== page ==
2011 The Impossible Dead[32] 2nd Malcolm Fox novel
2012 Standing in Another Man's Grave[33] 18th Inspector Rebus & 3rd Malcolm Fox novel
2013 Saints of the Shadow Bible 19th Inspector Rebus & 4th Malcolm Fox novel
2014 Dark Road Stage play, with Mark Thomson
2014 The Beat Goes On: The Complete Rebus Stories Short stories
2015 Even Dogs in the Wild 20th Inspector Rebus & 5th Malcolm Fox novel

Other publications[edit]


Graphic novels

Graphic novella

  • The Lie Factory (copyright John Rebus Limited 2012) illustrated by Tim Truman. Published as part of a Sony Music CD package Kickback City featuring songs of Rory Gallagher fictionalized in the novella, with a CD narration by Aidan Quinn ( copyright 2013 Strange Music)

Short stories

  • Summer Rites (1984) (published in Cencrastus, No. 18 - actually a section of Rankin's first novel)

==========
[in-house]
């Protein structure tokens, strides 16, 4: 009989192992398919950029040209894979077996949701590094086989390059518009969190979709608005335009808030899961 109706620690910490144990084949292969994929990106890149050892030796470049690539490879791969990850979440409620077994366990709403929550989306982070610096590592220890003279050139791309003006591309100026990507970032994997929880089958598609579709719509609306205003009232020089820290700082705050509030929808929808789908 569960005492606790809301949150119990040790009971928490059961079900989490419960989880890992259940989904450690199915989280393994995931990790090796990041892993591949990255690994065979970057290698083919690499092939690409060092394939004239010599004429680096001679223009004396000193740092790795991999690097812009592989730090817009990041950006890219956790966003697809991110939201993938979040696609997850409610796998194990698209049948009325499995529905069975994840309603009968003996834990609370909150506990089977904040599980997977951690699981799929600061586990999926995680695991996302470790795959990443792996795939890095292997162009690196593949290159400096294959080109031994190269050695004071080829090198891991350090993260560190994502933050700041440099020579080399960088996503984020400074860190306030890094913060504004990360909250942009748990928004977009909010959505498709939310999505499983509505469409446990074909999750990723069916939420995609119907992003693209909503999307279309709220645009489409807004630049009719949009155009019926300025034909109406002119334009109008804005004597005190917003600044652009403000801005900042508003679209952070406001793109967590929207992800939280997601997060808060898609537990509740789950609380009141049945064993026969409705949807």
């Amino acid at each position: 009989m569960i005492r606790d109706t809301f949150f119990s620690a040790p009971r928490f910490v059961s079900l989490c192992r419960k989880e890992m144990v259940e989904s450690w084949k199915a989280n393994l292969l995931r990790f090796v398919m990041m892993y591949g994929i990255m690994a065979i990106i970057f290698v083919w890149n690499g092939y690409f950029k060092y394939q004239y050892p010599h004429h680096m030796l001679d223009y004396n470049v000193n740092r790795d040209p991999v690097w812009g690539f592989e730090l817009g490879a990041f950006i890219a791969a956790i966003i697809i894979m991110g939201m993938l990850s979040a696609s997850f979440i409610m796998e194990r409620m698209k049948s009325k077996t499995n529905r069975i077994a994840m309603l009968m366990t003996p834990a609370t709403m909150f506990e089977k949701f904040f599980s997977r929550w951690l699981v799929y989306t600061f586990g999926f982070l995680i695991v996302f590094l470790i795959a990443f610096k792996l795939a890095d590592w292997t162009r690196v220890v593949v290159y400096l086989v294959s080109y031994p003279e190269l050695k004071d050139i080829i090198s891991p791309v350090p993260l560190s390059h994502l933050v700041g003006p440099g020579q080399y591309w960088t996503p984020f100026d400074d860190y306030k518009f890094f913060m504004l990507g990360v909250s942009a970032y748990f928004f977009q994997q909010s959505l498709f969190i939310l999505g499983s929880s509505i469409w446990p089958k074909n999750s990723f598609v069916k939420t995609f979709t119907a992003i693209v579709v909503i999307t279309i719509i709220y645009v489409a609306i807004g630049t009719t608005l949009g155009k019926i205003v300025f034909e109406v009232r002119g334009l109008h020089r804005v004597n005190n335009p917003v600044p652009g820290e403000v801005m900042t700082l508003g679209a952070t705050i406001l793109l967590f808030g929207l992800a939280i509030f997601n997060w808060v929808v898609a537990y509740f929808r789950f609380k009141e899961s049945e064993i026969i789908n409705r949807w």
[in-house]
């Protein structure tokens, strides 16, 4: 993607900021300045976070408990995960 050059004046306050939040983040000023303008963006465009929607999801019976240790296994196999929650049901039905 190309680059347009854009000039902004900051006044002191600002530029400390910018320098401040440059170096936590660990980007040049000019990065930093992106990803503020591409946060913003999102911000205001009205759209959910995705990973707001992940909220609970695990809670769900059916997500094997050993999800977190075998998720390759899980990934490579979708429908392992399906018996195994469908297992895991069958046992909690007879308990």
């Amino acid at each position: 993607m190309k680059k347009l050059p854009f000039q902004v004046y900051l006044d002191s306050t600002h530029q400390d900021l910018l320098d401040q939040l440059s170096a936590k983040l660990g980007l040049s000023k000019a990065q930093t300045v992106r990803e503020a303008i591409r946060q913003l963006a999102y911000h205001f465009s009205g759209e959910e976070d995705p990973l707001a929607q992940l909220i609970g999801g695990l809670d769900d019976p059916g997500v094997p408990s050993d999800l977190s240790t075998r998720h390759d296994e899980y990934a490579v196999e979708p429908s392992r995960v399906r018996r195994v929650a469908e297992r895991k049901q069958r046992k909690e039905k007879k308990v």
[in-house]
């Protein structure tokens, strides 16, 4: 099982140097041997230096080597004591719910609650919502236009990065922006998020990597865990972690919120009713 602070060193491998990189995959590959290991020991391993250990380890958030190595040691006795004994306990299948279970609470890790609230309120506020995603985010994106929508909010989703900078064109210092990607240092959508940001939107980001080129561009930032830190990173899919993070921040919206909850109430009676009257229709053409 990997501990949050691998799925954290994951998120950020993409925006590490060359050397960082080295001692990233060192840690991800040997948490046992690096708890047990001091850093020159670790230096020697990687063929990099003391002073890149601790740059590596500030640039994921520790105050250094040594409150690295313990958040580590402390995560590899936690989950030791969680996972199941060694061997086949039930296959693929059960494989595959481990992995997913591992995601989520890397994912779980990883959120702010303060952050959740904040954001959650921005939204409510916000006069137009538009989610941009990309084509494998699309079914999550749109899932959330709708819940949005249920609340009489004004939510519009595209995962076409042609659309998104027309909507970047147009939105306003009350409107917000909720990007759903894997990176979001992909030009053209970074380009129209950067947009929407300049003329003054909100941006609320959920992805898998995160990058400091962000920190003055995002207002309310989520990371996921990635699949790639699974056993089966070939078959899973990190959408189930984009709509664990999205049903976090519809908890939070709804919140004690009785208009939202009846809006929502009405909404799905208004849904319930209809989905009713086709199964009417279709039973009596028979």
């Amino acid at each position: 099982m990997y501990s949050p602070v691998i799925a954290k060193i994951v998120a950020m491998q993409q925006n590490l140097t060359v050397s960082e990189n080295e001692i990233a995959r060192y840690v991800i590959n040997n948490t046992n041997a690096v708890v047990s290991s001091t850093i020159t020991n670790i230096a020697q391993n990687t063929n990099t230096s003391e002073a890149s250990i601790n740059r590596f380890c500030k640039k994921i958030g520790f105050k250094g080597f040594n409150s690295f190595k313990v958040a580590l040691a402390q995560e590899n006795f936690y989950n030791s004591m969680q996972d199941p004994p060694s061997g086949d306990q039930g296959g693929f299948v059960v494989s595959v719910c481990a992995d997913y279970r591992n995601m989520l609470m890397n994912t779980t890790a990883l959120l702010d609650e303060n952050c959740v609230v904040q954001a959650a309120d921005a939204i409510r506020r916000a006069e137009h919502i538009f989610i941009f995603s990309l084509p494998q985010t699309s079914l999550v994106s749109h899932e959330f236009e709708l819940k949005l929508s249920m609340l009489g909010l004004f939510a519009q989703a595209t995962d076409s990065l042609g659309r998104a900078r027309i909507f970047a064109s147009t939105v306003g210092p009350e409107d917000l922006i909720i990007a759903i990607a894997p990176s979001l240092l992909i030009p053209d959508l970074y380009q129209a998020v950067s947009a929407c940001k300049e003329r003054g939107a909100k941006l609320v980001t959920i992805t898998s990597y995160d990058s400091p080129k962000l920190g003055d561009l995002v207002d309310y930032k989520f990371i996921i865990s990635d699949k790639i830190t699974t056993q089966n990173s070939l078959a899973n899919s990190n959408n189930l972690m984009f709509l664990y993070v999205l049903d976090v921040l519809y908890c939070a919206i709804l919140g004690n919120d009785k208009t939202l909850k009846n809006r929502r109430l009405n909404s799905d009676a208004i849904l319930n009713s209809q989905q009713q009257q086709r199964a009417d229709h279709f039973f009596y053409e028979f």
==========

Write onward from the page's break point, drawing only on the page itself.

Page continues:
• An Afternoon (1984) (published in New Writing Scotland) (slightly revised version published in OxCrimes, 2014)
  • Voyeurism (1985) (published in New Writing Scotland)
  • Colony (1986) (published in New Writing Scotland)
  • Territory (1987) (published in Scottish Short Stories 1987)
  • Trip Trap (1992) (published in 1st Culprit)
  • Marked for Death (1992) (published in Constable New Crimes 1)
  • Well Shot (1993) (published in 2nd Culprit)
  • Someone Got to Eddie (1994) (published in 3rd Culprit)
  • A Deep Hole (1994) (published in London Noir)
  • Adventures in Babysitting (1995) (published in No Alibi and in Master's Choice Two)
  • Playback and Talk Show: New Edinburgh Crimes by Ian Rankin (1996) (published in Japan by Kenkyusha, edited by Paul Hullah and Yozo Muroya)
  • Natural Selection (1996) (published in Fresh Blood)
  • Herbert in Motion (1996) (published in Perfectly Criminal)[19]
  • Auld Lang Syne (1997) (published in The Orion Book of Murder)
  • Principles of Accounts (1997) (published in Mystery's Most Wanted)
  • Death is Not the End (1998) (novella later expanded into Dead Souls)
  • The Hanged Man (2000) (published in The World's finest mystery and crime stories)